1911 Encyclopædia Britannica/Haldimand, Sir Frederick
HALDIMAND, SIR FREDERICK (1718–1791), British general and administrator, was born at Yverdun, Neuchâtel, Switzerland, on the 11th of August 1718, of Huguenot descent. After serving in the armies of Sardinia, Russia and Holland, he entered British service in 1754, and subsequently naturalized as an English citizen. During the Seven Years’ War he served in America, was wounded at Ticonderoga (1758) and was present at the taking of Montreal (1760). After filling with credit several administrative positions in Canada, Florida and New York, in 1778 he succeeded Sir Guy Carleton (afterwards Lord Dorchester) as governor-general of Canada. His measures against French sympathizers with the Americans have incurred extravagant strictures from French-Canadian historians, but he really showed moderation as well as energy. In 1785 he returned to London. He died at his birthplace on the 5th of June 1791.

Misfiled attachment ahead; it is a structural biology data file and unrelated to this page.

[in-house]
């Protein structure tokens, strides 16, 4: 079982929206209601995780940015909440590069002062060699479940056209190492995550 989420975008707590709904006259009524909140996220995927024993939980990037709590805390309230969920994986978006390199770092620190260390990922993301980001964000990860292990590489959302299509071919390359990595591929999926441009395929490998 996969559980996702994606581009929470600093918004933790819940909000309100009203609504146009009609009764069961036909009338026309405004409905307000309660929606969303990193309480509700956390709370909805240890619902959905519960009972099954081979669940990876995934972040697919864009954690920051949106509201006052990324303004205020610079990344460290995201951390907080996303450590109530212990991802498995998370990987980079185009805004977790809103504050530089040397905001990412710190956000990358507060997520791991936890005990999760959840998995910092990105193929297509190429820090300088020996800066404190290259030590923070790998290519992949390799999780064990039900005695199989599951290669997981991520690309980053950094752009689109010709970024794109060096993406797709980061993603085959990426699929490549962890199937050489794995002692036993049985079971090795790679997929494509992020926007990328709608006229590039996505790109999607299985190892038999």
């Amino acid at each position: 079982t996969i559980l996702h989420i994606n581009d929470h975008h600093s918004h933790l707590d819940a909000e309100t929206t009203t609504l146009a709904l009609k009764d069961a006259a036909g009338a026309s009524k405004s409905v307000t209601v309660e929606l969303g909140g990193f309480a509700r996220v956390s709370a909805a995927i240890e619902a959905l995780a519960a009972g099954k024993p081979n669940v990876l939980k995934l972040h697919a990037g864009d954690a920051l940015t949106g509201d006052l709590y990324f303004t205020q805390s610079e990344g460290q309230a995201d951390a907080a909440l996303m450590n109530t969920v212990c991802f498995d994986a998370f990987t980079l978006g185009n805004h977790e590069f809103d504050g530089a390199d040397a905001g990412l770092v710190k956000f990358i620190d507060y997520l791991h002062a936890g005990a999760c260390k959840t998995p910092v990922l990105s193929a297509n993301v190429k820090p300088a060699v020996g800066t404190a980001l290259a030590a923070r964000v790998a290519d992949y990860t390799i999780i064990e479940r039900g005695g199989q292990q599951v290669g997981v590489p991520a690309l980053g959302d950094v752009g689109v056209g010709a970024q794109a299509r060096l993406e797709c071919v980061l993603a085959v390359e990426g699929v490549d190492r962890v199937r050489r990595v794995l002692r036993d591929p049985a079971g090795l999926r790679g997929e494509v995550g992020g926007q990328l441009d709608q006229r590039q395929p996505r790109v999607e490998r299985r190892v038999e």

His life has been well written by Jean McIlwraith in the “Makers of Canada” series (Toronto, 1904). His Correspondence and Diary fill 262 volumes in the Canadian Archives, and are catalogued in the Annual Reports (1884–1889).